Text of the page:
Top four tips on how we can educate children and young people around consent, respect, and gender equality.

Domestic, family, and sexual violence in Australia is unfortunately all too common, with according to the Australian Institute of Health and Welfare between 2021 – 2022 approximately:

  • 1 in 6 women and 1 in 18 men had experienced physical and or sexual violence by a previous or current partner since the age of 15.
  • 1 in 4 women and 1 in 7 men had experienced emotional abuse by a current partner or previous partner since the age of 15.
  • 1.4 million Australians had experienced violence from another family member. 

What does this mean for children and young people? 
We know that early childhood development educating children and young people around respect, equality, consent, and express emotions in a safe manner plays a significant role in the prevention of domestic, family, and sexual violence. It is these conversations and resources that provide children with the tools that can assist with communicating feelings without resorting to controlling or violent behaviours. These strategies are an asset to both childhood development and adult life, with the added benefit of more people being able to identify when others are using domestic, family and/or sexual violence behaviours towards them or loved ones. Below we have put together a guide of where to start and how to incorporate these behaviours in a safe and supportive manner.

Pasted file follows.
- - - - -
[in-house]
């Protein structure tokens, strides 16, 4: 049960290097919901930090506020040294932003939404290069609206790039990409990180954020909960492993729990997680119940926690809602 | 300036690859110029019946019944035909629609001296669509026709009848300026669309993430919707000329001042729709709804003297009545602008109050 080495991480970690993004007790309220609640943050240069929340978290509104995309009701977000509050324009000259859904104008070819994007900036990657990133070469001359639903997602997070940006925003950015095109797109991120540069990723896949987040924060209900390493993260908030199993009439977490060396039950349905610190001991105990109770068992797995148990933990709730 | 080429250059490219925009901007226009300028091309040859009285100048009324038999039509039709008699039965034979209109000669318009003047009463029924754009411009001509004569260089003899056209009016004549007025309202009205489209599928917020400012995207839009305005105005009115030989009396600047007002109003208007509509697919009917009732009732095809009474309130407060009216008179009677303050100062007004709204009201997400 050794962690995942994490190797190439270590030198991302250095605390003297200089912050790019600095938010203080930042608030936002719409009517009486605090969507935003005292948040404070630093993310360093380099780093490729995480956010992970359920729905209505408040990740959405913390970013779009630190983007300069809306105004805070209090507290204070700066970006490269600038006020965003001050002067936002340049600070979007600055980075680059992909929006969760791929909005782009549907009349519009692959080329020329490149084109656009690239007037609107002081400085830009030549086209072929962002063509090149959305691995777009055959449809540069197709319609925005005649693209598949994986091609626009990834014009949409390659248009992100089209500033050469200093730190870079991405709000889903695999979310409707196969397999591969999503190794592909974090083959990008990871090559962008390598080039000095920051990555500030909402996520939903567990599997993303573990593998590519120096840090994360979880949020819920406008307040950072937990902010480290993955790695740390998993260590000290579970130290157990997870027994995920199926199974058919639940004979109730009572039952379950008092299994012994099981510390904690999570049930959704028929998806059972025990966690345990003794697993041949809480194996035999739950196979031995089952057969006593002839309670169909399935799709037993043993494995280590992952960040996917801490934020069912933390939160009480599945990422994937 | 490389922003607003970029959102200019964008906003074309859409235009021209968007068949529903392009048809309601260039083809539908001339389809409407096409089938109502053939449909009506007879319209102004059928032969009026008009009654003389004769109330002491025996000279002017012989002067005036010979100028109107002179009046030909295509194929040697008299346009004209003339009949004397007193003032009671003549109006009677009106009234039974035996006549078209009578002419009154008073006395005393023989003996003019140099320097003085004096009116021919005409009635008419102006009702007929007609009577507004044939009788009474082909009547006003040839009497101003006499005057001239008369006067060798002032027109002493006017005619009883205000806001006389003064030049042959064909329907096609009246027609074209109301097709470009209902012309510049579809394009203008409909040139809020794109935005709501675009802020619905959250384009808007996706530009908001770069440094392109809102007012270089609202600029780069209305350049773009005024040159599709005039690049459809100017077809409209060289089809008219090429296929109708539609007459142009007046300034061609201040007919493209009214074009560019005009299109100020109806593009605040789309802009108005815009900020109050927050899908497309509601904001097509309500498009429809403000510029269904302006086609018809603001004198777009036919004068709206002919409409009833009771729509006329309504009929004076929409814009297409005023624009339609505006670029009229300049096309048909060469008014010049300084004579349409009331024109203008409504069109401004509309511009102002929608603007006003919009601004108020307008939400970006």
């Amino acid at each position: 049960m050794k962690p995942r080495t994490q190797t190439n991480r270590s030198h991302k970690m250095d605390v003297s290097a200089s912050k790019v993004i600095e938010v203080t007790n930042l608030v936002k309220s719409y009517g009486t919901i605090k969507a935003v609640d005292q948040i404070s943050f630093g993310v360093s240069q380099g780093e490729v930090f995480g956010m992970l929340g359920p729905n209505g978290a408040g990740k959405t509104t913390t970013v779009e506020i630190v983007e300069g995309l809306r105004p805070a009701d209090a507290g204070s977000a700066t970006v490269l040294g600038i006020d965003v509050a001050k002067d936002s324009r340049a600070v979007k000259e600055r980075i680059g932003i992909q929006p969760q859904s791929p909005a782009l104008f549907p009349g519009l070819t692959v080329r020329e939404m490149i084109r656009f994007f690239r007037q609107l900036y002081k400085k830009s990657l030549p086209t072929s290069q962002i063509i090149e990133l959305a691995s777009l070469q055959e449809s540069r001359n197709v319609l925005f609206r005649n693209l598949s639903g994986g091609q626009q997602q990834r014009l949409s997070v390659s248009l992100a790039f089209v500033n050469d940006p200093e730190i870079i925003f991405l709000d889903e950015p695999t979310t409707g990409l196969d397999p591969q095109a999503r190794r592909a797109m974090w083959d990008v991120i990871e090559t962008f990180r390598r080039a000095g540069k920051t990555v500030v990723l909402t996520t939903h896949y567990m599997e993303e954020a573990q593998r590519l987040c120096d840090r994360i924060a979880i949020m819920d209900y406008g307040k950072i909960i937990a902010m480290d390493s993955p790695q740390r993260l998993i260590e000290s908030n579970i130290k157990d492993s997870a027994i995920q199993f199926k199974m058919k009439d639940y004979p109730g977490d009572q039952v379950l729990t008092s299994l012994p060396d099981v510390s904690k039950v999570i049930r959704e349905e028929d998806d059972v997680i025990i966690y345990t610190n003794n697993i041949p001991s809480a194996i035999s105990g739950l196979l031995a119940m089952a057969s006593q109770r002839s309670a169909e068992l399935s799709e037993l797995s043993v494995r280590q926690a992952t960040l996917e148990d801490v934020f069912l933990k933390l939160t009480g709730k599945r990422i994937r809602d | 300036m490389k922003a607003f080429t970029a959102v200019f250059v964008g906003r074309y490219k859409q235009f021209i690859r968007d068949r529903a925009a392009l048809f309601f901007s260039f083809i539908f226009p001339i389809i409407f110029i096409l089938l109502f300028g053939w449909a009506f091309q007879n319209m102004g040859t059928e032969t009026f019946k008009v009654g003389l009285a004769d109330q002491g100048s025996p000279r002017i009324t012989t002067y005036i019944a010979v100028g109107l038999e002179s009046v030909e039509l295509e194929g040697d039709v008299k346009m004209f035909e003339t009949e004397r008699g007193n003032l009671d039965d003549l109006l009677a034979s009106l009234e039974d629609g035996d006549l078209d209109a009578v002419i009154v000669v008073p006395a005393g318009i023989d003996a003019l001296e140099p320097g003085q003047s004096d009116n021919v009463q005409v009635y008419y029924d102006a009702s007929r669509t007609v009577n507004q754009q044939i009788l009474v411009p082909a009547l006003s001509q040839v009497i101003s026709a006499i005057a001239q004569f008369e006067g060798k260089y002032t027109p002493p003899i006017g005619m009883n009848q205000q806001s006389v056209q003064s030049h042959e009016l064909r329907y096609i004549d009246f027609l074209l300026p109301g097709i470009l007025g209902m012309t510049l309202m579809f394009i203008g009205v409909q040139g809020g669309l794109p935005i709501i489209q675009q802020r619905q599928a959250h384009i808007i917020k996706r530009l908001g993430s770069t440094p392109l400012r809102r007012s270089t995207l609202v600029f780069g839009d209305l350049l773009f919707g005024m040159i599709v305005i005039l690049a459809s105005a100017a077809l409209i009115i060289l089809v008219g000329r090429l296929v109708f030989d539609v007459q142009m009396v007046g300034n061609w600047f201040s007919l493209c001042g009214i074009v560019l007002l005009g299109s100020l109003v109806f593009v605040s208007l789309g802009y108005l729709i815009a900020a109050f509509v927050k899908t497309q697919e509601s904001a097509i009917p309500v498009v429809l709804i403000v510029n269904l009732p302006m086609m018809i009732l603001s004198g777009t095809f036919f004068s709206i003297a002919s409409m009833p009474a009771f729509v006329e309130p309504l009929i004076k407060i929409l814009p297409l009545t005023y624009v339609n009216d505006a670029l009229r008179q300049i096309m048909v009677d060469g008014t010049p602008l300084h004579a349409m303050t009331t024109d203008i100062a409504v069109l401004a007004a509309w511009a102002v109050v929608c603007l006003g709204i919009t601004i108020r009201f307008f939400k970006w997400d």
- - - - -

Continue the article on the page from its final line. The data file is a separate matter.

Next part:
Top four tips

Being an active listener when a child is having a conversation with you.
We know if can be difficult sometimes to be always remain an active listener when on average children ask between 200 – 300 questions day, but it is an important step to ensure children feel heard and understood. Promoting conversations when children even when they may be feeling angry, frustrated, or anxious provides an opportunity for them to navigate their feelings through respectful conversations, rather than resorting to negative behaviours such as yelling, hitting, biting etc.

Being clear and specific 
When having conversations with children it is key to be specific and clear, in order for them to understand what action needs to be taken in response. This step will compliment respectful conversations, avoiding any frustrations from you or the child not understanding what the other is requesting. This will also teach and provide practise to children about how to be clear and have respectful conversations with other family members, friends, schoolteachers, and members of the public.

Encouraging independence and control about decisions that directly affect them.
This step is crucial as it educates children about consent, boundaries, body autonomy, and making decisions that directly impact them. This can slowly be embedded starting with children picking their haircut or choosing their outfit on the weekend. As children get older the level of responsibilities and decisions do grow, therefore it is important to start this early to ensure that children feel supported when making those big choices when they are older that define their individually, career path, and lifestyle.

Being a role model for respect in your relationships.
Whilst children do take part in active learning at school, they also participate in what is called observational learning. Observational learning occurs when someone witnesses’ behaviours of another which they may memorised or copy. This type of learning commonly occurs in children; therefore, it is important that and children are witnessing respectful actions and conversations taking place in all relationships.

For more information on this topic, we have included some additional resources below:

Together, as a community we can change the future for upcoming generations and work towards a world free from violence.

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